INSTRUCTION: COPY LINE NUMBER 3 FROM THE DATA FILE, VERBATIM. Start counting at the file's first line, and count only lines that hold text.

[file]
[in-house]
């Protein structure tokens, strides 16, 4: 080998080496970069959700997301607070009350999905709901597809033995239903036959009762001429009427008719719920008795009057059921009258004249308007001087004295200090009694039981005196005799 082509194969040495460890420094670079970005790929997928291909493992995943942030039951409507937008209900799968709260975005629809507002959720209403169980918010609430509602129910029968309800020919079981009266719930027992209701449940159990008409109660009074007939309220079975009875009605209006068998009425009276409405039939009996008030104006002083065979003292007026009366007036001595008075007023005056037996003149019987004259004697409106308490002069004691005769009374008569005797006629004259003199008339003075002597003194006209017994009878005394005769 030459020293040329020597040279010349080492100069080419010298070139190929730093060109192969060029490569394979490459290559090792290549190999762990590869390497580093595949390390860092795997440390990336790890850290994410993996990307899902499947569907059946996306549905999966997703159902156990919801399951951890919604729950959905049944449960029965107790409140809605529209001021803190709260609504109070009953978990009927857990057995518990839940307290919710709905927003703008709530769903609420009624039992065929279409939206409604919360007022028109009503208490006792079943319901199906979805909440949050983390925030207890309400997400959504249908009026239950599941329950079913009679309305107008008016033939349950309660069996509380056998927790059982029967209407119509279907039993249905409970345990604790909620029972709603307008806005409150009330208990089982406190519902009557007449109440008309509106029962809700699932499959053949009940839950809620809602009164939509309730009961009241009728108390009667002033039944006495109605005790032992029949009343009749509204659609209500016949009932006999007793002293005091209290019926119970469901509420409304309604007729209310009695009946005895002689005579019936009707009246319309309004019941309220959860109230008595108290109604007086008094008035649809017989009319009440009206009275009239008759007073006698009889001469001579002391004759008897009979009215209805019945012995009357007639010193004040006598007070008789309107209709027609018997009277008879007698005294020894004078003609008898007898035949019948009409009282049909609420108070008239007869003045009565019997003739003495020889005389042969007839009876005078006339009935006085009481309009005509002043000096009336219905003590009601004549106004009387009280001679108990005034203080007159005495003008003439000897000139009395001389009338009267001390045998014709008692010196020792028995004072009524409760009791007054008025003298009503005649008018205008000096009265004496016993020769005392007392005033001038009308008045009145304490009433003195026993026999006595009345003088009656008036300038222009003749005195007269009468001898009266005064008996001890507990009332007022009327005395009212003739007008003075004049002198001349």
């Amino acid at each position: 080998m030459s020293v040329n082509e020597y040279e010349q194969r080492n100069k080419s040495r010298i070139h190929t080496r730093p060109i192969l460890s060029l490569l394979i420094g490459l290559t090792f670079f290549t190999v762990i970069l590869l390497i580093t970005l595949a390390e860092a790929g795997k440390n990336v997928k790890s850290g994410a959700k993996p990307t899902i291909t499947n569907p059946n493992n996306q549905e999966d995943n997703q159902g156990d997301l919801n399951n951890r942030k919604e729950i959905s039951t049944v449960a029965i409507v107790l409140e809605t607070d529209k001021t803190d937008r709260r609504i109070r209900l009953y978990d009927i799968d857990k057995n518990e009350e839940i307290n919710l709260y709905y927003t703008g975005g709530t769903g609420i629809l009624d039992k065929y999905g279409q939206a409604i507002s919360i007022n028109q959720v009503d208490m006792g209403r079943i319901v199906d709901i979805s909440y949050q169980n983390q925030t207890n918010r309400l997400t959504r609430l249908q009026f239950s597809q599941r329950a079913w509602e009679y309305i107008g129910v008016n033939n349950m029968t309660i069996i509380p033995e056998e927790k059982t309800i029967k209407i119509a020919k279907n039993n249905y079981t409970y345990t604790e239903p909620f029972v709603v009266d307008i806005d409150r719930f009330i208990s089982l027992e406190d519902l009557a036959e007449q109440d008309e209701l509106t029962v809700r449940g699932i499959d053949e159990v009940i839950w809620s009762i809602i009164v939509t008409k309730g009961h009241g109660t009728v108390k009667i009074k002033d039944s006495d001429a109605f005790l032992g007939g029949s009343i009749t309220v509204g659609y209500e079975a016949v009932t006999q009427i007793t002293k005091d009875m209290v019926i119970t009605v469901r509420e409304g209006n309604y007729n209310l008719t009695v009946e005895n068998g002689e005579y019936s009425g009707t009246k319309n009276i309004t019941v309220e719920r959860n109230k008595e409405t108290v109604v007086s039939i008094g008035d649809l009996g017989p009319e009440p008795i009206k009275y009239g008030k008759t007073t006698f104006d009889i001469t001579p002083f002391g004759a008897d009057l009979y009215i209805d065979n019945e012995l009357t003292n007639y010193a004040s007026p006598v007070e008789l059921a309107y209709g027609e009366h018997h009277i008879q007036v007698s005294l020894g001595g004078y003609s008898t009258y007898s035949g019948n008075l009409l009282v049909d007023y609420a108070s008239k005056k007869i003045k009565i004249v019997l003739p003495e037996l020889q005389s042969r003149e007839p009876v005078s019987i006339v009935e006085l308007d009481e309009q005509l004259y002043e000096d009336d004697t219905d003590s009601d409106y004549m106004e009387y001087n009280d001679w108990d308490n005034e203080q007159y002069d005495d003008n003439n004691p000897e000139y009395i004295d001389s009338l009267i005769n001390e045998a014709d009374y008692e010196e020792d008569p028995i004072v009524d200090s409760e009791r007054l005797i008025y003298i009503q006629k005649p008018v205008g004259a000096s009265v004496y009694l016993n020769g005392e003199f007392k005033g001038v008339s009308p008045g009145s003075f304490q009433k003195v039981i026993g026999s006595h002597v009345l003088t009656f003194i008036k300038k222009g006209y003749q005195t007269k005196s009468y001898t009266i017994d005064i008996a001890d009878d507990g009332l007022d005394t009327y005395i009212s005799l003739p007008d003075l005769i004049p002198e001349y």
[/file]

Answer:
């Amino acid at each position: 080998m030459s020293v040329n082509e020597y040279e010349q194969r080492n100069k080419s040495r010298i070139h190929t080496r730093p060109i192969l460890s060029l490569l394979i420094g490459l290559t090792f670079f290549t190999v762990i970069l590869l390497i580093t970005l595949a390390e860092a790929g795997k440390n990336v997928k790890s850290g994410a959700k993996p990307t899902i291909t499947n569907p059946n493992n996306q549905e999966d995943n997703q159902g156990d997301l919801n399951n951890r942030k919604e729950i959905s039951t049944v449960a029965i409507v107790l409140e809605t607070d529209k001021t803190d937008r709260r609504i109070r209900l009953y978990d009927i799968d857990k057995n518990e009350e839940i307290n919710l709260y709905y927003t703008g975005g709530t769903g609420i629809l009624d039992k065929y999905g279409q939206a409604i507002s919360i007022n028109q959720v009503d208490m006792g209403r079943i319901v199906d709901i979805s909440y949050q169980n983390q925030t207890n918010r309400l997400t959504r609430l249908q009026f239950s597809q599941r329950a079913w509602e009679y309305i107008g129910v008016n033939n349950m029968t309660i069996i509380p033995e056998e927790k059982t309800i029967k209407i119509a020919k279907n039993n249905y079981t409970y345990t604790e239903p909620f029972v709603v009266d307008i806005d409150r719930f009330i208990s089982l027992e406190d519902l009557a036959e007449q109440d008309e209701l509106t029962v809700r449940g699932i499959d053949e159990v009940i839950w809620s009762i809602i009164v939509t008409k309730g009961h009241g109660t009728v108390k009667i009074k002033d039944s006495d001429a109605f005790l032992g007939g029949s009343i009749t309220v509204g659609y209500e079975a016949v009932t006999q009427i007793t002293k005091d009875m209290v019926i119970t009605v469901r509420e409304g209006n309604y007729n209310l008719t009695v009946e005895n068998g002689e005579y019936s009425g009707t009246k319309n009276i309004t019941v309220e719920r959860n109230k008595e409405t108290v109604v007086s039939i008094g008035d649809l009996g017989p009319e009440p008795i009206k009275y009239g008030k008759t007073t006698f104006d009889i001469t001579p002083f002391g004759a008897d009057l009979y009215i209805d065979n019945e012995l009357t003292n007639y010193a004040s007026p006598v007070e008789l059921a309107y209709g027609e009366h018997h009277i008879q007036v007698s005294l020894g001595g004078y003609s008898t009258y007898s035949g019948n008075l009409l009282v049909d007023y609420a108070s008239k005056k007869i003045k009565i004249v019997l003739p003495e037996l020889q005389s042969r003149e007839p009876v005078s019987i006339v009935e006085l308007d009481e309009q005509l004259y002043e000096d009336d004697t219905d003590s009601d409106y004549m106004e009387y001087n009280d001679w108990d308490n005034e203080q007159y002069d005495d003008n003439n004691p000897e000139y009395i004295d001389s009338l009267i005769n001390e045998a014709d009374y008692e010196e020792d008569p028995i004072v009524d200090s409760e009791r007054l005797i008025y003298i009503q006629k005649p008018v205008g004259a000096s009265v004496y009694l016993n020769g005392e003199f007392k005033g001038v008339s009308p008045g009145s003075f304490q009433k003195v039981i026993g026999s006595h002597v009345l003088t009656f003194i008036k300038k222009g006209y003749q005195t007269k005196s009468y001898t009266i017994d005064i008996a001890d009878d507990g009332l007022d005394t009327y005395i009212s005799l003739p007008d003075l005769i004049p002198e001349y």